Davidson: House approves pandemic relief then puts it in jeopardy

HARRISBURG, Feb. 5 – In a rare Friday session, House lawmakers today voted to send $912 million in pandemic relief across the state to schools, local businesses and people in danger of becoming homeless then turned around and put all future relief in jeopardy, according to House State Government Committee Democratic Chair Margo Davidson, D-Delaware.

Davidson said she voted for legislation (S.B. 109) that would deliver $912 million in federal COVID relief dollars to people and places who need it the most, like people who are seriously behind on their rent or mortgage, the small mom and pop landlords who have been unable to pay theirs without the rent income, schools, and local restaurants and businesses who have been following safety protocols to reduce the spread of COVID-19 and losing income as a result.

“People are still getting sick and dying from COVID-19, and people and our local businesses are still suffering from the economic devastation it has caused,” Davidson said. “It is our duty to legislate in the best interests of the people we serve, both to protect their physical health and safety and their economic health and safety. President Biden and a new Congress are working diligently to provide more of this relief, and we in the state legislature too should focus on getting relief to people. This new infusion of funding to our communities is a down payment on that promise.”  

Davidson said the bipartisanship that led to the vote providing $912 million in pandemic relief quickly dissolved as the Republican majority also pushed through legislation that could put future dollars like it in jeopardy. Federal funding for disasters is chiefly tied to declarations. She said the bill is part of the Republican majority’s political attempt to restrict the governor’s ability to handle declared disasters, such as the COVID-19 pandemic, massive flooding or a nuclear power plant meltdown. It would end disaster declarations after 21 days unless reauthorized by Pennsylvania’s General Assembly.

The legislation (S.B. 2) would put a constitutional amendment on the ballot, asking voters if the governor should be limited in this way. But the move could result in making Pennsylvania ineligible for federal funds or disaster relief support, she said.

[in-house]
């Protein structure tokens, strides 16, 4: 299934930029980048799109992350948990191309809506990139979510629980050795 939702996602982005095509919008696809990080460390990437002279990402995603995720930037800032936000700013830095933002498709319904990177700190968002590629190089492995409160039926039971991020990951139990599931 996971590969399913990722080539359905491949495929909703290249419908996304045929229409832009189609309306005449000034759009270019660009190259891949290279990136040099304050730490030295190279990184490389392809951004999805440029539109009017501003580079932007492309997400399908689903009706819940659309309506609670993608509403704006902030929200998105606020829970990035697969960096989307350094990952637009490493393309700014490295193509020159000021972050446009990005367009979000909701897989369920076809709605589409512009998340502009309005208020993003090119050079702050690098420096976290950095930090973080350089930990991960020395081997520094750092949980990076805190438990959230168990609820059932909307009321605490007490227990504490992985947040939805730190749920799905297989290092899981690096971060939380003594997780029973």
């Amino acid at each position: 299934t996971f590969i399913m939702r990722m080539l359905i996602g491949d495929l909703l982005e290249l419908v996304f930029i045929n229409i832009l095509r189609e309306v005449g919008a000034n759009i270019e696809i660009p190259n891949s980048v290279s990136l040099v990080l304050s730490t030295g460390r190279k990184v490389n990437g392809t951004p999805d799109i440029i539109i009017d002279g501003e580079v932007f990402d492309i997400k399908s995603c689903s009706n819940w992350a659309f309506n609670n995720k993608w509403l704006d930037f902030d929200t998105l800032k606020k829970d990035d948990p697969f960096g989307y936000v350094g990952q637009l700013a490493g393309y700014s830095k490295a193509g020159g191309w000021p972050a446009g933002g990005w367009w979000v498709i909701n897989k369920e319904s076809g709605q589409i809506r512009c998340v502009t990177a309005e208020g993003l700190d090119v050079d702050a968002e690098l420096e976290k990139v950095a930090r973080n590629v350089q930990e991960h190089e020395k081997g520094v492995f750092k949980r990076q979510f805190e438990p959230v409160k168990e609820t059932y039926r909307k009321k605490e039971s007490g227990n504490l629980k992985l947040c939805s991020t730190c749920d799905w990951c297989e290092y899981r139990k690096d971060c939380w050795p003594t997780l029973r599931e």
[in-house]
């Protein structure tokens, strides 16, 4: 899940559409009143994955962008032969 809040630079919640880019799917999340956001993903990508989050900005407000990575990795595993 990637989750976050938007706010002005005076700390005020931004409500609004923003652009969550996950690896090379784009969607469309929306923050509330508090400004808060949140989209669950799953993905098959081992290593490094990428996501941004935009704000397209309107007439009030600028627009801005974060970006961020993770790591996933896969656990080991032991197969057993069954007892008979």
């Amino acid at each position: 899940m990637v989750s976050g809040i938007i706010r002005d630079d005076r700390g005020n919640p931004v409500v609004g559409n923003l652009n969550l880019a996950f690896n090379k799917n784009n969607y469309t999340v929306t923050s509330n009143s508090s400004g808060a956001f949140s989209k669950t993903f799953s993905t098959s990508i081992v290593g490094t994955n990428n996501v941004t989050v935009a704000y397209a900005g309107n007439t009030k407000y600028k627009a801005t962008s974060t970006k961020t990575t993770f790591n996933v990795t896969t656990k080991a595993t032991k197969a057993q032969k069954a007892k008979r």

“The Republican majority wants people to blame Governor Wolf for the global COVID-19 pandemic that has so far taken the lives of nearly half a million people across our nation,” Davidson said. “They are governing in partisanship, rather than in reality, and in their quest to have our governor ‘lose’ they are putting they very people and businesses they claim to be helping in jeopardy.

“This is a growing trend in the Republican-controlled legislature run amok over all other branches of government and the voters.” 

Also included in S.B. 2 is a separate constitutional amendment to add a new section in the constitution that would prohibit denying or restricting equal rights under the law because of race or ethnicity. Davidson attempted to amend the proposed section in a previous bill by extending these same civil rights to all Pennsylvanians, regardless of disability, identity or sexual orientation, as well. She said without the addition, the new, proposed provision would be duplicative of several other existing race and ethnicity antidiscrimination sections of Pennsylvania’s Constitution.

“The Republican majority is willing to allow discrimination to continue in the commonwealth at the same time they want to negligently risk Pennsylvanians’ lives through a dangerously ineffective emergency response proposal,” Davidson said. “They are not serious about preventing discrimination and ensuring civil rights for every person or battling this pandemic with a unified voice.” 

Davidson said the pandemic relief bill goes back to the Senate for a concurrence vote before it can go to the governor. Senate Bill 2 however can be presented to voters for adoption to the Pennsylvania Constitution as early as the May 18 primary election. Pennsylvania’s governor is not authorized to sign or veto proposed constitutional amendments.

Davidson leads House Democrats as the minority chair of the State Government Committee, working each day to uncover the reality behind partisan and power-grabbing legislation being proposed by the majority. Next week the committee will hold its third of 14 public hearings on the settled 2020 presidential election, where she said the majority will likely try to dig up old and debunked conspiracy theories rather than examining the state’s elections code, as seen in the first two hearings.